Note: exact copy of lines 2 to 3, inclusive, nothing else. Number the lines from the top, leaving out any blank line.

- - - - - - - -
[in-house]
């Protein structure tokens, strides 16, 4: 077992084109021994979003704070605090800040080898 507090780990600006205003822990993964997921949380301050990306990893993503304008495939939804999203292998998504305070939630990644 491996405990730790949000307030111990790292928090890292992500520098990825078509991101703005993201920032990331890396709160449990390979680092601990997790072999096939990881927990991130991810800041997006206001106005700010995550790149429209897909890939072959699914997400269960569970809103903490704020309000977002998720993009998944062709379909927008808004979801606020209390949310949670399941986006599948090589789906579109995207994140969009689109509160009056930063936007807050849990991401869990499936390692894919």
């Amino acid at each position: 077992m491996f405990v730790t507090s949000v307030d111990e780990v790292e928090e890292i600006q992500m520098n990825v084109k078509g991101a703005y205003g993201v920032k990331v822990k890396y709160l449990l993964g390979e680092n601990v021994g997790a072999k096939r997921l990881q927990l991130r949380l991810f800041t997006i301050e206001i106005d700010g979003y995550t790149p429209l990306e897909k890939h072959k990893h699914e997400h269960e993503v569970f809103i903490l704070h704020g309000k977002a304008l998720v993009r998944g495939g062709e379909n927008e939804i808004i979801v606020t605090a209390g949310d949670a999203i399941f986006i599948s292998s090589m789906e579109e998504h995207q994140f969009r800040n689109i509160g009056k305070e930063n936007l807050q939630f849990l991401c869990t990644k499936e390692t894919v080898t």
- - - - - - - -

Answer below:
């Protein structure tokens, strides 16, 4: 077992084109021994979003704070605090800040080898 507090780990600006205003822990993964997921949380301050990306990893993503304008495939939804999203292998998504305070939630990644 491996405990730790949000307030111990790292928090890292992500520098990825078509991101703005993201920032990331890396709160449990390979680092601990997790072999096939990881927990991130991810800041997006206001106005700010995550790149429209897909890939072959699914997400269960569970809103903490704020309000977002998720993009998944062709379909927008808004979801606020209390949310949670399941986006599948090589789906579109995207994140969009689109509160009056930063936007807050849990991401869990499936390692894919």
């Amino acid at each position: 077992m491996f405990v730790t507090s949000v307030d111990e780990v790292e928090e890292i600006q992500m520098n990825v084109k078509g991101a703005y205003g993201v920032k990331v822990k890396y709160l449990l993964g390979e680092n601990v021994g997790a072999k096939r997921l990881q927990l991130r949380l991810f800041t997006i301050e206001i106005d700010g979003y995550t790149p429209l990306e897909k890939h072959k990893h699914e997400h269960e993503v569970f809103i903490l704070h704020g309000k977002a304008l998720v993009r998944g495939g062709e379909n927008e939804i808004i979801v606020t605090a209390g949310d949670a999203i399941f986006i599948s292998s090589m789906e579109e998504h995207q994140f969009r800040n689109i509160g009056k305070e930063n936007l807050q939630f849990l991401c869990t990644k499936e390692t894919v080898t």